ByKayleigh Galko, writer at

When people would ask me my favourite movie, I used to say the endearing 2007 indie flick, "Juno". Used to. It's not because I saw another movie that I deemed greater or more worthy of my attention, but because of the involuntary reaction: "Isn't that movie about teen pregnancy?"

To be fair, I can understand the origin of my conversational partner's concerns. At the peak of my Juno obsession, I was a mere freshman in high school, a bright and starry eyed girl who was probably too young to pretend to understand the emotional impacts of teenage pregnancy. But as I approach my senior year in high school, I can confidently wave off the comments about how the movie "glorifies teen pregnancy" or how "messing up your life isn't funny". Juno isn't solely notable because of its quirky approach to a tabooed subject matter, it's revolutionary because of how all of the characters handle it.

Juno MacGuff

When I say Juno is a role model, I don't mean that all girls should go out and get themselves pregnant to imitate her (contrary to how my mother understood the meaning of "role model" in this context). I mean that Juno's reaction is right between "shockingly cavalier" and total freak out. The matter of fact is, well, that she's matter of fact. And that's the beauty of this movie. Yeah, she made a huge, life-altering, earth-shattering mistake, but it's not as though she sits in bed and cries for days or goes all "Dirty Dancing" and gives herself a coat-hanger abortion. She tells who she has to and deals with it. Juno fails to be conventional and in doing so inspires audiences to do the same. She doesn't rely on other people for emotional support because she catches herself when she falls and admits that it was her fault in the first place when she gets totally screwed over. She's a vessel for life yet she lives for other people. Plus, the sales of hamburger phones totally went way up after Juno's release.


Leah is the best friend that I strive to be to other people. Leah doesn't spend time worrying about how or why Juno initially got knocked up, but how to deal with the situation. She's the one who originally proposes the idea of adoption instead of abortion ("they have ads for parents?" "Yeah! Desperately seeking spawn!"), she helps move an entire living room set to Bleaker's front yard, and she even accompanies Juno to her ultrasound. The thing with Leah is that she's a minor character in the movie, meaning she isn't like constantly nagging Juno as though Juno is a time bomb or waiting on her every hormonal need. Leah's just doing her own thing, keeping it "honest to blog".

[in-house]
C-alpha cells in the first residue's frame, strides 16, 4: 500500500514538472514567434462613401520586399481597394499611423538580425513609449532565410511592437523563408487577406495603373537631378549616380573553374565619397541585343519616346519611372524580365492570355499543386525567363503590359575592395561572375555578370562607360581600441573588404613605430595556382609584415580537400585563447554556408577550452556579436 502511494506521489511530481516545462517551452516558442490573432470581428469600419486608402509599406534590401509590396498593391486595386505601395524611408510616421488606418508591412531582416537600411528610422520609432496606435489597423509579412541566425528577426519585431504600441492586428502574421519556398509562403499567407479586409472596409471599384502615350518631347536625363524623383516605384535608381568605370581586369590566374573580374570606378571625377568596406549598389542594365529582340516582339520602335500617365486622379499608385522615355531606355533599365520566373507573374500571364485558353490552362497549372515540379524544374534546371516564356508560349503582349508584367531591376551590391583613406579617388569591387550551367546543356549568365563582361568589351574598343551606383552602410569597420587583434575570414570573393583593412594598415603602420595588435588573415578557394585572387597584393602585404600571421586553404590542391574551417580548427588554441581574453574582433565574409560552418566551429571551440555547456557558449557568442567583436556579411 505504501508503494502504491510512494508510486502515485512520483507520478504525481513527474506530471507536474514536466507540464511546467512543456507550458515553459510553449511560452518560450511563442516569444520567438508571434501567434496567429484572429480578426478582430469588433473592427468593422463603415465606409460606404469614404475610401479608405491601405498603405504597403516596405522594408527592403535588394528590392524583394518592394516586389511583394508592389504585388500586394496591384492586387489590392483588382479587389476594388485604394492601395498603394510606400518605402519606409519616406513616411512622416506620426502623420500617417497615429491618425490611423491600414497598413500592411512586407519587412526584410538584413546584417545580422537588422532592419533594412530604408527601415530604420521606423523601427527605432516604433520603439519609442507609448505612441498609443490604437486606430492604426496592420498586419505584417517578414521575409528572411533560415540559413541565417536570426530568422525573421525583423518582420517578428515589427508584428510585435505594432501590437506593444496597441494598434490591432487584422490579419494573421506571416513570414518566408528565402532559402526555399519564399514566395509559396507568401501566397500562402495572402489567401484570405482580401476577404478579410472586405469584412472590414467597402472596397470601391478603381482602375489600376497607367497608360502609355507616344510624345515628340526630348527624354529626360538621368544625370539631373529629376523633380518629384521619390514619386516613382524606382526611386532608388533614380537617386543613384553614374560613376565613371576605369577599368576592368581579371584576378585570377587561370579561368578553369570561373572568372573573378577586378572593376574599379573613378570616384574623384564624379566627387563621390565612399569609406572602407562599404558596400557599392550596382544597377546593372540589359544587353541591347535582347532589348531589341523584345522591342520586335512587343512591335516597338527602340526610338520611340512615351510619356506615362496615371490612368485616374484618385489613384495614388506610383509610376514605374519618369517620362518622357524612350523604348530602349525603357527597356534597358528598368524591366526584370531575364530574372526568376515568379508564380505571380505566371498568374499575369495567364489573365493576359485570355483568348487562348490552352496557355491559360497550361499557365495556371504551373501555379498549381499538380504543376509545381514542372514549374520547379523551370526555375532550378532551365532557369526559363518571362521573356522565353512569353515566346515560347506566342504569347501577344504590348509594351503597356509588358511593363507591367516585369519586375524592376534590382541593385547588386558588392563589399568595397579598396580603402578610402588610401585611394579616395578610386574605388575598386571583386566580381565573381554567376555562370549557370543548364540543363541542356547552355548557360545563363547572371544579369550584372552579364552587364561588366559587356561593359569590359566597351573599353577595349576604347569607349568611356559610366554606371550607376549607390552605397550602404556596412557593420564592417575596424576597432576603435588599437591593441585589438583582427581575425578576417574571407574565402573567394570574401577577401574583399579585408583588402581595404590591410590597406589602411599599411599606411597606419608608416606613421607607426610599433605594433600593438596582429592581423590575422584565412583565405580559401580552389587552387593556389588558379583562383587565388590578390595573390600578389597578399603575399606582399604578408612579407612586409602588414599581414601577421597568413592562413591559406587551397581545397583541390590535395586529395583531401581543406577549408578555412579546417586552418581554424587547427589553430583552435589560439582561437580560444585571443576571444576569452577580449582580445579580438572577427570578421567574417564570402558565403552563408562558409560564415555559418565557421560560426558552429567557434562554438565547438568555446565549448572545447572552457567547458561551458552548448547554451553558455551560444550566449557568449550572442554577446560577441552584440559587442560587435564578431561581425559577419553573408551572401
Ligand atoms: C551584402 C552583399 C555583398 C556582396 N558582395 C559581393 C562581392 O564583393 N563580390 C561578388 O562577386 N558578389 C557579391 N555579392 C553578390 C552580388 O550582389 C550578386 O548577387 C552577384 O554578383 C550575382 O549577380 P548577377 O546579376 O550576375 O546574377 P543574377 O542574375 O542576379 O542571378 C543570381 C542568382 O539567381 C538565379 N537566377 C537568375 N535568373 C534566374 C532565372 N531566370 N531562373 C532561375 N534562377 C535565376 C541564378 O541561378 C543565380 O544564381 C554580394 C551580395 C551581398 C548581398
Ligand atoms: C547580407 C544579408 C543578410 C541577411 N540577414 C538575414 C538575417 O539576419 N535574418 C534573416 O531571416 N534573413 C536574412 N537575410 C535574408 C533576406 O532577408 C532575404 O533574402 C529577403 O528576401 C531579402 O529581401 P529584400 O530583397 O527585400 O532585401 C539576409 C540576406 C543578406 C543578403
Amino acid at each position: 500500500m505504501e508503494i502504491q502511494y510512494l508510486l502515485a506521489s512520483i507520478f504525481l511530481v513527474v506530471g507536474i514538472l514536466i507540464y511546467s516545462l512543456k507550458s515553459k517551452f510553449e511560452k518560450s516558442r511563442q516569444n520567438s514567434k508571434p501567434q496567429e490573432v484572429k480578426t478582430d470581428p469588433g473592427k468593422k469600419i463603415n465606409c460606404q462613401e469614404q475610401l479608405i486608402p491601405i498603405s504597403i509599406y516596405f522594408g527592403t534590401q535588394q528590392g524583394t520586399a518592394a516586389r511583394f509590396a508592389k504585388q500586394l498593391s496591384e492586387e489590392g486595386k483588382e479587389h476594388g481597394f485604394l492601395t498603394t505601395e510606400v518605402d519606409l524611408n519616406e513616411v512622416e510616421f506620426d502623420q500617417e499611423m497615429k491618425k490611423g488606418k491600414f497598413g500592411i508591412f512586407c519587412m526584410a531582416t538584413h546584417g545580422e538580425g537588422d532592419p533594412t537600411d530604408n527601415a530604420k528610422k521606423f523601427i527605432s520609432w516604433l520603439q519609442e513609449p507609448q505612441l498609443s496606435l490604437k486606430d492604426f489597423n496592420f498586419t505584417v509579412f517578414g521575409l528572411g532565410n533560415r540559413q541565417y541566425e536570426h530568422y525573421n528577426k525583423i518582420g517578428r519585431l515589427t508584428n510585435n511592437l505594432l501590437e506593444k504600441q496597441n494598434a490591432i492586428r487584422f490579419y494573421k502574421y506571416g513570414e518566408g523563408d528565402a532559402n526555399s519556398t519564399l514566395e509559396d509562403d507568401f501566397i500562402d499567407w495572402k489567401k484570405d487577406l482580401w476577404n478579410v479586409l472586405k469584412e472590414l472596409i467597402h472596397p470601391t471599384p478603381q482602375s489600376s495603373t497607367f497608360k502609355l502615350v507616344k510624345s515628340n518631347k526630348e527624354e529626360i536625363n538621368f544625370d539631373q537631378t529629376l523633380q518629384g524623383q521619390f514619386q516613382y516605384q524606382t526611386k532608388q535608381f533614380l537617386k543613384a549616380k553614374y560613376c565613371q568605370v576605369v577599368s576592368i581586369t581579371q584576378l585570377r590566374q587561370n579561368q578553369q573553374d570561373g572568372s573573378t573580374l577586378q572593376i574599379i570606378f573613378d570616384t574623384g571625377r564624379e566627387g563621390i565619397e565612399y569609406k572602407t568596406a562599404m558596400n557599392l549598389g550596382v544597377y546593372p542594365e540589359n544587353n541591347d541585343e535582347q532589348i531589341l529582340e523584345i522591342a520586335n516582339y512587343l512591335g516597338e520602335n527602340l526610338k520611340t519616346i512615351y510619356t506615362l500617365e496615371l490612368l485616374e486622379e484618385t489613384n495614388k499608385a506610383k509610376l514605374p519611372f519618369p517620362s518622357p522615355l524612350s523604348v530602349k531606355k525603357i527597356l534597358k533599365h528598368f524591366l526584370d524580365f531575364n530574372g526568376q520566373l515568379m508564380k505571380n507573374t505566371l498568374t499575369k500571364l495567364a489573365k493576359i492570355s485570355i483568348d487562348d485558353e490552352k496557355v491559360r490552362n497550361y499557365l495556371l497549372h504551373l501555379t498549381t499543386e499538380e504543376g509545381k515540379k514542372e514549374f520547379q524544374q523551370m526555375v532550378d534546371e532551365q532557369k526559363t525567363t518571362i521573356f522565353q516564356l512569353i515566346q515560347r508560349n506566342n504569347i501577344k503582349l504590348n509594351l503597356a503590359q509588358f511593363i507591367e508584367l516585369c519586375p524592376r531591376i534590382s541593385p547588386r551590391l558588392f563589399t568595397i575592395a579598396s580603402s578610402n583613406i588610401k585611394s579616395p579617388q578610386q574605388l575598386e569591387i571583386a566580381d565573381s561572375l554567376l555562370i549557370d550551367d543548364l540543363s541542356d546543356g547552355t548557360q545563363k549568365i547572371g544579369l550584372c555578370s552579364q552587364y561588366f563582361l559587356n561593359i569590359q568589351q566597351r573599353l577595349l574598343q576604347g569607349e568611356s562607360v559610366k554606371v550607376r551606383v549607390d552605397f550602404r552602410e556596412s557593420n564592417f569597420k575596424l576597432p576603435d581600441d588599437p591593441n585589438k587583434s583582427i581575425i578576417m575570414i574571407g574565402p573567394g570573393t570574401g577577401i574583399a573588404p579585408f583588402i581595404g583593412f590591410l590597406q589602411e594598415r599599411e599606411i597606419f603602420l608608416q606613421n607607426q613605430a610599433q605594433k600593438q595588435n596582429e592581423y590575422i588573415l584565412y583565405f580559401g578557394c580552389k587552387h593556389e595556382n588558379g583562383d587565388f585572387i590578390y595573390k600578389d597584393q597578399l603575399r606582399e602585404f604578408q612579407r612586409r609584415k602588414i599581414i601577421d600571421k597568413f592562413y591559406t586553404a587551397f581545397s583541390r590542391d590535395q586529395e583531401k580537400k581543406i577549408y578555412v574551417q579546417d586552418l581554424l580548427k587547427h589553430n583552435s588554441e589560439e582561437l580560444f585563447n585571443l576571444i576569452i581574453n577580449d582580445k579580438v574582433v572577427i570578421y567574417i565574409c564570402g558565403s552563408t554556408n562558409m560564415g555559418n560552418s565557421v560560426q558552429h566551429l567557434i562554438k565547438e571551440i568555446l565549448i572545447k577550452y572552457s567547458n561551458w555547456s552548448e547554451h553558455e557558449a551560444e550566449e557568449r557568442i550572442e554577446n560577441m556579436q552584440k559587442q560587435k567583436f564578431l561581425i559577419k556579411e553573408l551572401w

Mac and Bren

The depiction of parents in this movie is, I find, what shocks actual parents the most. It's impossible to get a word in edgewise without being cut off- "And they're just OKAY with her being pregnant?!?" Actually, they're not all that okay with it. But they do all they can to help out their stubbornly independent daughter. Yeah, sometimes I wish my parents were as cool as that.

Bren and Mac do parenting right, they follow all the medical procedures, they reassure Juno that she isn't alone, and they give her painful advice about the social protocol of being a teen mom. Like Juno, they share a taste for the unconventional, and focus on efficiency. So it looks like the family with the remarried father and the pregnant daughter may just be the most functional family the big screen has seen in a while... go figure.


Bleaker, other than being the father and love interest, plays a much more minor role than you would originally anticipate. Yeah it's pretty friggin' sweet that he cares for Juno and can... magically sense when she's having her baby? But other than that the focus is refreshingly off the teen father and on the teen mother, who, you know, actually has to deliver the baby and watch herself become so large that she practically has gravitational pull. Feminism at it's finest.

So overall (and this is speaking from a teenage girl's point of view) "Juno" shaped my teenage years in ways that my mother can't even imagine. Besides being insanely quotable and having a rad soundtrack, it's characters inspired me to choose whom you care for wisely. If Juno had a bunch of shitty friends and hadn't taken the time to build a relationship with her father and step-mother, the entire tone of the movie would be thrown for a loop. No matter how dire the situation, you can always look to "Juno" for examples of how to be a rockin' friend, be a better boyfriend, be a more supportive human being in general. Girls, even if indie films aren't your thing or some sad phenomenon occurred in your lifetime that made you opposed to watching movies while searching the meaning, check out "Juno". And for the generation of people above me shaking their fist at the sky and grumbling about the supposed "inappropriateness of this movie for young girls", I say,

Silencio, old man.


Latest from our Creators